• In the Greater Sacramento region, registered nurses are expected to have the most openings from growth (790 jobs), followed by medical assistants (330 jobs), and medical and clinical laboratory technicians (50 jobs).

• In the Inland region, pharmacy technicians are projected to have the most openings from replacements with 50 jobs in the next twelve months, followed by registered nurses with 40 jobs, and medical assistants with 30 jobs. These three occupations are also expected to have the most new job openings.

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• In the Coastal region, Medical assistants, registered nurses, and pharmacy technicians are expected to have the largest number of job openings, generated by both growth and replacement demand.

The study also compiles the current supply of newly trained graduates for key occupations in the allied health sector. The research findings, which are being fully released for the first time in this report, indicate a small shortage between the supply and demand of several allied health occupations. In addition, the data shows an oversupply of a few occupations, such as medical assistants in the Greater Sacramento Region and respiratory therapists in the Inland Region.

The majority of employers in all three regions reported difficulty in finding qualified entry-level sonographers, radiological techs, and clinical laboratory technologists. There are many

challenges that impact the supply of a trained allied health workforce. Among the challenges are financial barriers to developing new programs, bottlenecks in core courses, and limited availability of qualified faculty.

As the economy recovers and more people begin to retire, the need to build capacity or develop new training programs will grow with increasing speed. This represents an opportunity for Northern California colleges to partner with local health care organizations to develop creative solutions that address challenges at the regional level. The goal of this report is to provide data to help guide these conversations and efforts.

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Introduction

Health care is one of the largest industries in northern California, providing excellent career opportunities for thousands of individuals. Despite the fact that health care, like most other industries, is impacted by the recession, the need for quality health care services is an indispensable facet of our society.

Under the direction of the California Community Colleges Economic and Workforce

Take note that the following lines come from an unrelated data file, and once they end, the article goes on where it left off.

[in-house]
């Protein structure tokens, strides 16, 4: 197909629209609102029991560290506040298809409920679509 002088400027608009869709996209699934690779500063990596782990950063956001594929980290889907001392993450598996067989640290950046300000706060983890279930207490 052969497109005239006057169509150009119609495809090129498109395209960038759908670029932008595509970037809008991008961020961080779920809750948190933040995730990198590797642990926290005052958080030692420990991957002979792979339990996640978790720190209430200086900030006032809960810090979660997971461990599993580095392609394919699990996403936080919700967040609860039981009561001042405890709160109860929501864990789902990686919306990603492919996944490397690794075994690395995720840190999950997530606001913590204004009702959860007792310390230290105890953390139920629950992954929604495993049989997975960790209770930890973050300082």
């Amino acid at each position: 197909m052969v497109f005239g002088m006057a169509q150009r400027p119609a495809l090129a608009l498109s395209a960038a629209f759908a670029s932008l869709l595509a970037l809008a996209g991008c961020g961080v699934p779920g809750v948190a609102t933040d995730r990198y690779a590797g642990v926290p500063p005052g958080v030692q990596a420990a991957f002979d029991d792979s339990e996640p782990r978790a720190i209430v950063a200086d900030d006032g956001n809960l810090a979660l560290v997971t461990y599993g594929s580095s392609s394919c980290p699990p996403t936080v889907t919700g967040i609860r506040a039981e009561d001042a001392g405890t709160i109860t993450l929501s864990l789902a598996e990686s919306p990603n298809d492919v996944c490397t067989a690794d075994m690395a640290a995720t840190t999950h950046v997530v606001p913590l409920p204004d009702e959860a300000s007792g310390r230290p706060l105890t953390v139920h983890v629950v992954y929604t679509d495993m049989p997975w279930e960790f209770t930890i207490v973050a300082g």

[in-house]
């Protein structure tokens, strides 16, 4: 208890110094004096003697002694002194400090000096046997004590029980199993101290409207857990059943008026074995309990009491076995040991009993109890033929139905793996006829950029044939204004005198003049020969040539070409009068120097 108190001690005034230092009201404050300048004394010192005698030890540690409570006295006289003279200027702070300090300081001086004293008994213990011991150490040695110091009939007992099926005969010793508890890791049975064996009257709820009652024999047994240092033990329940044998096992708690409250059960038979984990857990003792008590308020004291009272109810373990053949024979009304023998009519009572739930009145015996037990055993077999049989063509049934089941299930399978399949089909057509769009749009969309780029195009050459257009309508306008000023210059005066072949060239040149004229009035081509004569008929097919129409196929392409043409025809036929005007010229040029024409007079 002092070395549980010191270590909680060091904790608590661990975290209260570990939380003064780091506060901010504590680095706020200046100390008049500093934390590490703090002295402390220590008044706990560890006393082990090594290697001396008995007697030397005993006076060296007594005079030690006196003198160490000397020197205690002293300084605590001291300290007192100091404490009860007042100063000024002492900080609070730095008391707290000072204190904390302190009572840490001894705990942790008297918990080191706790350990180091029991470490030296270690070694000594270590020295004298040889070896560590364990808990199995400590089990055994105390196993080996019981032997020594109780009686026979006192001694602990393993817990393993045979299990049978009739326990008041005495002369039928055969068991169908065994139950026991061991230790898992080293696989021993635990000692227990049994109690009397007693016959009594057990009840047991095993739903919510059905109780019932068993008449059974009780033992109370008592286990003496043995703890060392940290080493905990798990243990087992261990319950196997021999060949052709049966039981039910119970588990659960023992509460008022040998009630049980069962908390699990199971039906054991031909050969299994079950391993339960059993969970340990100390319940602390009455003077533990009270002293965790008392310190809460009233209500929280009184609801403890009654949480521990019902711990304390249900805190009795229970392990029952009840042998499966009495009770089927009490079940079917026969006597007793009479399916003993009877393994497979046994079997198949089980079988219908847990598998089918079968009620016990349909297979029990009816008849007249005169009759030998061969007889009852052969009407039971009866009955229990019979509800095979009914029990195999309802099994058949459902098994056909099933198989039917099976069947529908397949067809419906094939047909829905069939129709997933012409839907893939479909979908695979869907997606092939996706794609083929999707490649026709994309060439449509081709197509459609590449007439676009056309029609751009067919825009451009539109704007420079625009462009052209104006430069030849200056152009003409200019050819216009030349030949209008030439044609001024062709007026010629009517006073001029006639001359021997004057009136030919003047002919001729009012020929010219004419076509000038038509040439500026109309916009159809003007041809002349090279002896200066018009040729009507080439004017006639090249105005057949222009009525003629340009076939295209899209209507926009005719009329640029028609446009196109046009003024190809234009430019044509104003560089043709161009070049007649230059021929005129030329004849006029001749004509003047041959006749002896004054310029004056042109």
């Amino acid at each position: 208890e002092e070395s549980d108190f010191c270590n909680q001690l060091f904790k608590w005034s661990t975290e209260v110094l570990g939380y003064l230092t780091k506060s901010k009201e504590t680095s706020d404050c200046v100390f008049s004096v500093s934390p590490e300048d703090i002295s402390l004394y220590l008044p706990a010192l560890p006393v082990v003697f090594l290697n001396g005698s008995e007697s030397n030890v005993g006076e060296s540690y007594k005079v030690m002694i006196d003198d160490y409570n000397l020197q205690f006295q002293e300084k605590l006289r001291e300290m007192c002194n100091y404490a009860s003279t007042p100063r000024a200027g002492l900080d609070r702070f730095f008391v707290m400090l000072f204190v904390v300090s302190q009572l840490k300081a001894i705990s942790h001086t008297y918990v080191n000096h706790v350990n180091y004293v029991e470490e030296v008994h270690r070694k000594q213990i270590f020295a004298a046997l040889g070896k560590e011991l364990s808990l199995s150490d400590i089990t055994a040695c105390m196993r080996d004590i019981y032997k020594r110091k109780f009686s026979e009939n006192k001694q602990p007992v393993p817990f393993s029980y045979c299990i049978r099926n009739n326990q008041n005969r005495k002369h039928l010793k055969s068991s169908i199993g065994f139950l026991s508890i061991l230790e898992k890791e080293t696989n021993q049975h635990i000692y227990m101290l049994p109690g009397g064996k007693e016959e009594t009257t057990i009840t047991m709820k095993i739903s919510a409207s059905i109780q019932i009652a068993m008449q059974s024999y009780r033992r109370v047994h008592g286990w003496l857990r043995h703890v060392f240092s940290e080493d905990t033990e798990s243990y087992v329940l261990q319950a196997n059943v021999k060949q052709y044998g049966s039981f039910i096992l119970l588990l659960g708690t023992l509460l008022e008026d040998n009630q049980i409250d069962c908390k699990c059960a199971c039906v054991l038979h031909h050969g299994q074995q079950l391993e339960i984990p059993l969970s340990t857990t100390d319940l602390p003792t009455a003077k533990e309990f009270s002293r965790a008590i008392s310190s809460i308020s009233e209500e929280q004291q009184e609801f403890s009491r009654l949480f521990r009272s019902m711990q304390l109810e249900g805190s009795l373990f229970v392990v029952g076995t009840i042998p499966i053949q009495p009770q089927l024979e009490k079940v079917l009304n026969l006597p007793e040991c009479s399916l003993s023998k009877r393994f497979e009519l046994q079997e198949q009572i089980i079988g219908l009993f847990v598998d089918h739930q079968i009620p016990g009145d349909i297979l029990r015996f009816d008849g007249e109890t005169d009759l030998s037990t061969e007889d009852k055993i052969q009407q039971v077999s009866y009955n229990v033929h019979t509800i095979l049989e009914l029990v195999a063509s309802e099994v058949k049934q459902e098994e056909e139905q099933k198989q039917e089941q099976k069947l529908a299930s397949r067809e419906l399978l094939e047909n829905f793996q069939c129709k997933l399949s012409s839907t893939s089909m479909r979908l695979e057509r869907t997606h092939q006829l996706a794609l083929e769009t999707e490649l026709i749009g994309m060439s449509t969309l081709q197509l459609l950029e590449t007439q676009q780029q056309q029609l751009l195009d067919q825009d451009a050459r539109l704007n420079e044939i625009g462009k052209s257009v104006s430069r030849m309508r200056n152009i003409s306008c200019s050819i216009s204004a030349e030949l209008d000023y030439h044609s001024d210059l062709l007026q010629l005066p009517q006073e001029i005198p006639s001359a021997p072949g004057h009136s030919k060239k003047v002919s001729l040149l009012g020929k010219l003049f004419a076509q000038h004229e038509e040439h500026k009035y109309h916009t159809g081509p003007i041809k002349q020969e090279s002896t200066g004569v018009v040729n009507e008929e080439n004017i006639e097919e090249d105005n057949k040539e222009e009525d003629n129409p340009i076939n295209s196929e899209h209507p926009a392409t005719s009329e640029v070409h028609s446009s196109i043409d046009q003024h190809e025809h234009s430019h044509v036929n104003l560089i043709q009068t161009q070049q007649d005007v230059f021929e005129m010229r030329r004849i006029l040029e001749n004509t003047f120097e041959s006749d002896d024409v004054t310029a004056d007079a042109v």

Development Program (EWD), the mission of the Centers of Excellence is to identify industries and occupations that have unmet employee development needs at a regional level. The main objective of this study is to provide a detailed overview of the health care industry with a specific focus on high demand allied health occupations and potential training gaps in three Northern California regions:

• Greater Sacramento: Sacramento, El Dorado, Nevada, Placer, Sutter, Yolo and Yuba counties

• Northern Inland: Butte, Colusa, Glenn, Lessen, Modoc, Plumas, Shasta, Sierra, Siskiyou, Tehama and Trinity counties

• Northern Coastal: Del Norte, Humboldt, Lake, and Mendocino counties

Allied health is defined as a set of occupations with the core tasks of identification, prevention and treatment of diseases and disorders. Allied health occupations typically exclude doctors and nurses; however, because of the key role community colleges play in training registered nurses, this occupation was included in the analyses.

This Environmental Scan includes an overview of the industry, the top ten occupations selected for the study, employer needs and challenges, a high-level supply and demand analysis, major challenges facing the community college system, and recommendations on how to respond.

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Industry Overview

Industry Composition and Growth

In Northern California, there are approximately 5,900 health care organizations, ranging from small outpatient facilities to long-term care units to large urban hospitals. As shown in Exhibit 1, nearly half of all healthcare jobs are in the ambulatory health care services sector, one third reside in hospitals, and the remaining 19 percent are classified as nursing and residential care facilities.